Doing my usual browsing of the news, stopped on this out of North Carolina about the rising unemployment — and more bickering about illegal immigrants:
Business owners once said they needed illegal workers because there weren’t enough Americans willing to do dirty and lowly jobs. Now, unemployment is nearing 10 percent, and citizens are lining up for jobs they once would have rejected. Yet, some say, many employers still want illegal immigrants.
“They prefer immigrants, especially now,” said James Lee, an electrician who hasn’t found work since Thanksgiving. “I don’t think it’s fair when there’s so many of us in the shape we’re in now.”
Lee, 47, said American workers can’t compete against immigrants who are willing to work for low pay and under unreasonable conditions. And now that jobs are scarce — nearly a quarter of construction workers nationwide are unemployed — Lee is one of a growing chorus who say that illegal immigrants are leaving citizen workers with fewer options.
Sounds like a garden variety “dem durn mexicans!” bit at first glance. But as always with these type of concerns, there’s a larger point waiting to be figured out. Check out what the local construction owner they talked to as a representative of the other end of the equation said:
[M]any business owners say that the vast supply of dependable labor that immigrants provided was responsible for much of the growth in industries such as construction and landscaping. Without immigrant labor, they say, their companies couldn’t have created so many jobs in North Carolina.
Now, in a time of shrinking profits, some say those productive and loyal workers could mean the difference between survival and failure.
Bill Downey, a Durham construction company owner, said immigrants have been willing to work harder and more reliably than native workers — and those are the types of workers that employers will keep as they try to remain solvent in a tight market. He said he doesn’t employ illegal immigrants, but he acknowledged that many laborers are in the country illegally.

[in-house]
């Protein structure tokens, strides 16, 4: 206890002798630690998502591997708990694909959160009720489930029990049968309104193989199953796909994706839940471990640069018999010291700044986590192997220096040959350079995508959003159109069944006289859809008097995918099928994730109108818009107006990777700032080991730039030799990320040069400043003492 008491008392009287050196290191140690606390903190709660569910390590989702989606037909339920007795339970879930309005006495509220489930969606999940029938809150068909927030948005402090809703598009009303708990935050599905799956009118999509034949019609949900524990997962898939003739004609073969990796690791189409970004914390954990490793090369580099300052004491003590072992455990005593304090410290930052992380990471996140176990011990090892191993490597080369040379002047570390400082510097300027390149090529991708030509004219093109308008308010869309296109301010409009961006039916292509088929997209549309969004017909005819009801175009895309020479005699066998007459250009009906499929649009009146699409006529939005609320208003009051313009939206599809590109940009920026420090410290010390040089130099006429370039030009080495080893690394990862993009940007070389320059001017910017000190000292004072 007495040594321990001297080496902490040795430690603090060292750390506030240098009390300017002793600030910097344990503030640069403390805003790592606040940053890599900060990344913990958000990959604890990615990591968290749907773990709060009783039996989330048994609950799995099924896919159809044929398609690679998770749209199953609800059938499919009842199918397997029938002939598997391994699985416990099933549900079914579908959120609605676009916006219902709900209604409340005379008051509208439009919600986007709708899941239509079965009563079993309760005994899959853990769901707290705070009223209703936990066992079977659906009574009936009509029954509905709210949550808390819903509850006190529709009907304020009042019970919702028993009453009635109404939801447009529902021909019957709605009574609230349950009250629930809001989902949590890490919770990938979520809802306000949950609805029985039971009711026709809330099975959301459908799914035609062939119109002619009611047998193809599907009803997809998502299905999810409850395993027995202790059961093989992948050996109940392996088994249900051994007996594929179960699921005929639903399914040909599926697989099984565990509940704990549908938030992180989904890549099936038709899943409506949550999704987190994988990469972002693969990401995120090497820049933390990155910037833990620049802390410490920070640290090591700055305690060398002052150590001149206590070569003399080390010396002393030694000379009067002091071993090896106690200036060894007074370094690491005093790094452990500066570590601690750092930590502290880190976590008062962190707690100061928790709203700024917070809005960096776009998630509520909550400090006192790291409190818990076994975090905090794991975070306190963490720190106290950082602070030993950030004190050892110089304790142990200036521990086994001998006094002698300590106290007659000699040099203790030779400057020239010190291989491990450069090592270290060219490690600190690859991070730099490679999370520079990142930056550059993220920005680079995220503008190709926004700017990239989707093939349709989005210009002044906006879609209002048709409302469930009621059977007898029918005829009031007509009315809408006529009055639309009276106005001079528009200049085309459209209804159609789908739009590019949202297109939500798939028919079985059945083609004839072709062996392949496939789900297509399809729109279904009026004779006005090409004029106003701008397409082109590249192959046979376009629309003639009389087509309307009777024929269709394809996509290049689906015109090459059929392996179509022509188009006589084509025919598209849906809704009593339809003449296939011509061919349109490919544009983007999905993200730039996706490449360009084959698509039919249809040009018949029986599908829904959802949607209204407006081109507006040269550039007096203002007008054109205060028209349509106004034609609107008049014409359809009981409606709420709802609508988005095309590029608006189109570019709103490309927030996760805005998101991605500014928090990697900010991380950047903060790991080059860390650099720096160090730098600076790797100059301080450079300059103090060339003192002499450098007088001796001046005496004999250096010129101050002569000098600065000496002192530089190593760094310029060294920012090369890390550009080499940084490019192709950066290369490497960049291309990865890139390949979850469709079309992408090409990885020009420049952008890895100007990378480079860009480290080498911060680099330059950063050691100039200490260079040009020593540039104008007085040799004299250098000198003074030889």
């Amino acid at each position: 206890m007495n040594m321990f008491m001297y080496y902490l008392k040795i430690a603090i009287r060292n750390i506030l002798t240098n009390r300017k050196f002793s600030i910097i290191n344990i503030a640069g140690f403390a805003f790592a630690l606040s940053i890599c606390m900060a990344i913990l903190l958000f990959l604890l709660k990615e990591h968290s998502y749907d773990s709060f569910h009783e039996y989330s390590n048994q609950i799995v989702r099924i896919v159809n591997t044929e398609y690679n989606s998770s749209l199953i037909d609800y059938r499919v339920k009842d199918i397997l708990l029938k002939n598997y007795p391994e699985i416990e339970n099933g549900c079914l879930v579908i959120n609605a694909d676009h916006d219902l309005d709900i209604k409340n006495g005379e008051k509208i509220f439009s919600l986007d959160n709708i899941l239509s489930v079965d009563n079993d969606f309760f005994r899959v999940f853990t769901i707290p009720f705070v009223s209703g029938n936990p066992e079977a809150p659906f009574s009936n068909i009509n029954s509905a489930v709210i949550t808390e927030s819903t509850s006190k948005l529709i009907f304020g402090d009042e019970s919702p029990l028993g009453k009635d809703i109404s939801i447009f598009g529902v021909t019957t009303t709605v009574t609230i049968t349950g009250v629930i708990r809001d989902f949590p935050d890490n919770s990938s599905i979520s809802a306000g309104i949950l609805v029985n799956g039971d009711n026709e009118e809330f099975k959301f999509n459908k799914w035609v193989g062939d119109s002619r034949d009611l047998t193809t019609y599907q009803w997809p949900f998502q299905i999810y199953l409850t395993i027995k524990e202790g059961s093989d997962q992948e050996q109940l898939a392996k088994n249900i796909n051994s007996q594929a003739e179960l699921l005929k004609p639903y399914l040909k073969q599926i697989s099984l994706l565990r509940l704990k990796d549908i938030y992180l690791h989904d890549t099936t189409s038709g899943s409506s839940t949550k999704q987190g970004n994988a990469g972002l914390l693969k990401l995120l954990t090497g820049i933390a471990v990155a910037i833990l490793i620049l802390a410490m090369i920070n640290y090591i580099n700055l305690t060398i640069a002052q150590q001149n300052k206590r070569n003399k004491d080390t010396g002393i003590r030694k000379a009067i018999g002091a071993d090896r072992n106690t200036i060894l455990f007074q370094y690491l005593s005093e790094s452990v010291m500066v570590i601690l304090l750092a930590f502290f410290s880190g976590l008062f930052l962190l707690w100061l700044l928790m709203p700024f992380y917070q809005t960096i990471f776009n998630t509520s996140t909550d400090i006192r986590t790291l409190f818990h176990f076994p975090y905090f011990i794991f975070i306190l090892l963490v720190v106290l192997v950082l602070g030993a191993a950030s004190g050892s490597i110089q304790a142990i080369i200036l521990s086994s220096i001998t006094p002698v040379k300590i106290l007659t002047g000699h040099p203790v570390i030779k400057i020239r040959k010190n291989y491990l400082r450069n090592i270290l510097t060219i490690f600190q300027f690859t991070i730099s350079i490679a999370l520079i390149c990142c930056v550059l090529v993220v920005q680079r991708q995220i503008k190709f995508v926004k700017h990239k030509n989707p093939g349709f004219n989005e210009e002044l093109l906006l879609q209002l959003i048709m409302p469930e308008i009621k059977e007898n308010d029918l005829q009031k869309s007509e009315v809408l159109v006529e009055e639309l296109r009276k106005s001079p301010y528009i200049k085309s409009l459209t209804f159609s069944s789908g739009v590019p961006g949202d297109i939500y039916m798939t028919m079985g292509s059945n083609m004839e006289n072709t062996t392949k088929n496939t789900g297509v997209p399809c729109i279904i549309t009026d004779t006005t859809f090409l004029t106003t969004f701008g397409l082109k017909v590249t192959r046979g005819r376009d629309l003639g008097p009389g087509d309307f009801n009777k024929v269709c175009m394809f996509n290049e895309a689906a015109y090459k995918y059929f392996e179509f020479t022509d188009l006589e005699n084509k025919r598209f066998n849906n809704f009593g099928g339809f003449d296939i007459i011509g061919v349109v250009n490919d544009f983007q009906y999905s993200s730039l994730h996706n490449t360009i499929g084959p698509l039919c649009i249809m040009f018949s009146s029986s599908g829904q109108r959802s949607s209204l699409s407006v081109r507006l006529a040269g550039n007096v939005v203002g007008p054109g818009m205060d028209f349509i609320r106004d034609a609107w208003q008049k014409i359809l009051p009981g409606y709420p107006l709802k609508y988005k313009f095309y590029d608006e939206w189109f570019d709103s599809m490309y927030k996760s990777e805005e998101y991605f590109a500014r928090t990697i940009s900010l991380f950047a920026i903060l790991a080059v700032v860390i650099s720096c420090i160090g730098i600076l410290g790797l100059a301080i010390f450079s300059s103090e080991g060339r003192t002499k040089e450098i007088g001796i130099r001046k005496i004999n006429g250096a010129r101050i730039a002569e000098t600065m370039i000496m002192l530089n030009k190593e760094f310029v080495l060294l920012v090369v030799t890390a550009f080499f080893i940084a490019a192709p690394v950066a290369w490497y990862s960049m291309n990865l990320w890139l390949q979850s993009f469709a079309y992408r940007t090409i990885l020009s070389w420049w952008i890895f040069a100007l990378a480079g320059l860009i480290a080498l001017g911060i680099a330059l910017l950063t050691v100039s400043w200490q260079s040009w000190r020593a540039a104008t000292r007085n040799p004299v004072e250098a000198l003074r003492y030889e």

“When it comes down to the bottom line, more people are going to be interested in good workers than whether they’re legal,” Downey said. “I’ve got a good worker, and I’m going to send him away? I don’t see that happening.” (emphasis mine)
“More reliable”. “Work harder”. “Loyal”. This type of talk, when it concerns a labor pool involving illegal immigrants, is code. The real meaning is obvious: they’ll break their backs for peanuts and not question the arrangement. Of course, the reason they don’t question the arrangement is because they’d risk being deported if they did, so rocking the boat is unfathomable for the most part. Remove that distinction, and you’d have a sizable chunk of labor suddenly able to organize.
We know the process that got us here: fiscal policy designed to promote extreme speculation, conspicuous consumption achieving cult status, and endless creation of new vehicles for spending beyond ones means so as to avoid the issue of stagnating wages (and thus, the lack of funds necessary to do all that consuming). The ubiquitous undocumented worker helping with all that bubble-based construction so that the owners could skim a few more dollars here & there, only to be scapegoated for a class issue they didn’t create provides an interesting Southern-fried twist to the fallout.
(cross-posted to FreedomDemocrats)